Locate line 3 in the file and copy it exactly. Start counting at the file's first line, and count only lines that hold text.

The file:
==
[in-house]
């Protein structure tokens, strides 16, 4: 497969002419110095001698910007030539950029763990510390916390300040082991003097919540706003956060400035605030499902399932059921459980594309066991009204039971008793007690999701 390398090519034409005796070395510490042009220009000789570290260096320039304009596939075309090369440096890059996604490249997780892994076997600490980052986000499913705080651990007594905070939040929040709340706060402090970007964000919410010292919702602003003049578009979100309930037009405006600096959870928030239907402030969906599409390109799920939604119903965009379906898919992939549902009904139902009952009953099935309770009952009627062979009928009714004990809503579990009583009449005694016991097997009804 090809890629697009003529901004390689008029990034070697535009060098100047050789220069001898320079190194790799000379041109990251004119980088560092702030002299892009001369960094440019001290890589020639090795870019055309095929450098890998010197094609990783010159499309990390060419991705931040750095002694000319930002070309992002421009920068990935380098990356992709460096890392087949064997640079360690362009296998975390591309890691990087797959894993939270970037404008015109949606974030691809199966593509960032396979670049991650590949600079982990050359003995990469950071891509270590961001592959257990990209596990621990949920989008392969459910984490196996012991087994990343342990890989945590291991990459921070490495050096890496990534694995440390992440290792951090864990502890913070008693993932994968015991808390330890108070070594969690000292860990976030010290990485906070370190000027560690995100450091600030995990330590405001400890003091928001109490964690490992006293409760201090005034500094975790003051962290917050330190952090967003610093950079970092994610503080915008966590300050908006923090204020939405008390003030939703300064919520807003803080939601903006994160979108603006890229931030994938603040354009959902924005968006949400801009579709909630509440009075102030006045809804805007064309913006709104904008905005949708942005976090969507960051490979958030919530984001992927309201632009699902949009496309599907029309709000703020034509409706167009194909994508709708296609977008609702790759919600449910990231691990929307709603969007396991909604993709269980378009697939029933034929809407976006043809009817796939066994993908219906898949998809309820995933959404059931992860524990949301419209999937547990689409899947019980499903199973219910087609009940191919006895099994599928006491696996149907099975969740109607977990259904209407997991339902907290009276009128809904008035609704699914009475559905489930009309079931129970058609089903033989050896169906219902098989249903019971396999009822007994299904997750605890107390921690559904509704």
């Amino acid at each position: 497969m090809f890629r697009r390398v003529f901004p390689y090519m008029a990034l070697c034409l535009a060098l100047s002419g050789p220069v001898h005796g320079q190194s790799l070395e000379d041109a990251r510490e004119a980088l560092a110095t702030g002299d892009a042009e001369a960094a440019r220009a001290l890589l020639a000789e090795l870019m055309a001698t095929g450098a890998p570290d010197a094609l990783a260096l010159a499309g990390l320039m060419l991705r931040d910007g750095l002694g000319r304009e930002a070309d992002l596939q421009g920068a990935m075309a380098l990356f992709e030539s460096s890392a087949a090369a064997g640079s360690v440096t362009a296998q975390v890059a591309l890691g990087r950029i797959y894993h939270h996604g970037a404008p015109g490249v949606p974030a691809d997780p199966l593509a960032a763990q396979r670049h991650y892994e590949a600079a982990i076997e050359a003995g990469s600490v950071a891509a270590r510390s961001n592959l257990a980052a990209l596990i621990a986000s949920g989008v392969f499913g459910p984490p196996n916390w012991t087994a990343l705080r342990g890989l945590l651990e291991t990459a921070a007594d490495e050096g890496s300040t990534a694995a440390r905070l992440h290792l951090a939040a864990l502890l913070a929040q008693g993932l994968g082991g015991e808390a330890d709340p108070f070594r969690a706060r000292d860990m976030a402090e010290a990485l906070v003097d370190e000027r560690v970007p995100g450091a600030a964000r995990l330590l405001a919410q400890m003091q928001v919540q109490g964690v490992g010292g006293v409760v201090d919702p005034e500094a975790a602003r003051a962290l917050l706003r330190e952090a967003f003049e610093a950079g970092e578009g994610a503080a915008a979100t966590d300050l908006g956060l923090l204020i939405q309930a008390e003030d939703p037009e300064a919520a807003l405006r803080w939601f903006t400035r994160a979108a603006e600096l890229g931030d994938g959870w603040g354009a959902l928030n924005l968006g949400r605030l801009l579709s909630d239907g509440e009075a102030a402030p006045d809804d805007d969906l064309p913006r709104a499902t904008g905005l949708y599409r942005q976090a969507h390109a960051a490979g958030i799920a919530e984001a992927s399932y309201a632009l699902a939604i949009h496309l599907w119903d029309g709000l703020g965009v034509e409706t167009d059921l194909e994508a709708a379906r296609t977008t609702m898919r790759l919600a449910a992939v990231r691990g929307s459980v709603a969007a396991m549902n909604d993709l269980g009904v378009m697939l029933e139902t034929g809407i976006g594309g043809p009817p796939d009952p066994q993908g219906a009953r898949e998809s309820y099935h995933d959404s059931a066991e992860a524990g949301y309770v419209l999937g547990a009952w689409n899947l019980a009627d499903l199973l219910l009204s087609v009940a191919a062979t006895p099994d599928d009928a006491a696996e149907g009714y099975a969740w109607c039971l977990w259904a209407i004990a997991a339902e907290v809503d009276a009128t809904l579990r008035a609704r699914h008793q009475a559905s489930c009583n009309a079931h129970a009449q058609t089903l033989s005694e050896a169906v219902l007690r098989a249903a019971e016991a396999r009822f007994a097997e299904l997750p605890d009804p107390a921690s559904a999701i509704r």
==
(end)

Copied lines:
């Amino acid at each position: 497969m090809f890629r697009r390398v003529f901004p390689y090519m008029a990034l070697c034409l535009a060098l100047s002419g050789p220069v001898h005796g320079q190194s790799l070395e000379d041109a990251r510490e004119a980088l560092a110095t702030g002299d892009a042009e001369a960094a440019r220009a001290l890589l020639a000789e090795l870019m055309a001698t095929g450098a890998p570290d010197a094609l990783a260096l010159a499309g990390l320039m060419l991705r931040d910007g750095l002694g000319r304009e930002a070309d992002l596939q421009g920068a990935m075309a380098l990356f992709e030539s460096s890392a087949a090369a064997g640079s360690v440096t362009a296998q975390v890059a591309l890691g990087r950029i797959y894993h939270h996604g970037a404008p015109g490249v949606p974030a691809d997780p199966l593509a960032a763990q396979r670049h991650y892994e590949a600079a982990i076997e050359a003995g990469s600490v950071a891509a270590r510390s961001n592959l257990a980052a990209l596990i621990a986000s949920g989008v392969f499913g459910p984490p196996n916390w012991t087994a990343l705080r342990g890989l945590l651990e291991t990459a921070a007594d490495e050096g890496s300040t990534a694995a440390r905070l992440h290792l951090a939040a864990l502890l913070a929040q008693g993932l994968g082991g015991e808390a330890d709340p108070f070594r969690a706060r000292d860990m976030a402090e010290a990485l906070v003097d370190e000027r560690v970007p995100g450091a600030a964000r995990l330590l405001a919410q400890m003091q928001v919540q109490g964690v490992g010292g006293v409760v201090d919702p005034e500094a975790a602003r003051a962290l917050l706003r330190e952090a967003f003049e610093a950079g970092e578009g994610a503080a915008a979100t966590d300050l908006g956060l923090l204020i939405q309930a008390e003030d939703p037009e300064a919520a807003l405006r803080w939601f903006t400035r994160a979108a603006e600096l890229g931030d994938g959870w603040g354009a959902l928030n924005l968006g949400r605030l801009l579709s909630d239907g509440e009075a102030a402030p006045d809804d805007d969906l064309p913006r709104a499902t904008g905005l949708y599409r942005q976090a969507h390109a960051a490979g958030i799920a919530e984001a992927s399932y309201a632009l699902a939604i949009h496309l599907w119903d029309g709000l703020g965009v034509e409706t167009d059921l194909e994508a709708a379906r296609t977008t609702m898919r790759l919600a449910a992939v990231r691990g929307s459980v709603a969007a396991m549902n909604d993709l269980g009904v378009m697939l029933e139902t034929g809407i976006g594309g043809p009817p796939d009952p066994q993908g219906a009953r898949e998809s309820y099935h995933d959404s059931a066991e992860a524990g949301y309770v419209l999937g547990a009952w689409n899947l019980a009627d499903l199973l219910l009204s087609v009940a191919a062979t006895p099994d599928d009928a006491a696996e149907g009714y099975a969740w109607c039971l977990w259904a209407i004990a997991a339902e907290v809503d009276a009128t809904l579990r008035a609704r699914h008793q009475a559905s489930c009583n009309a079931h129970a009449q058609t089903l033989s005694e050896a169906v219902l007690r098989a249903a019971e016991a396999r009822f007994a097997e299904l997750p605890d009804p107390a921690s559904a999701i509704r």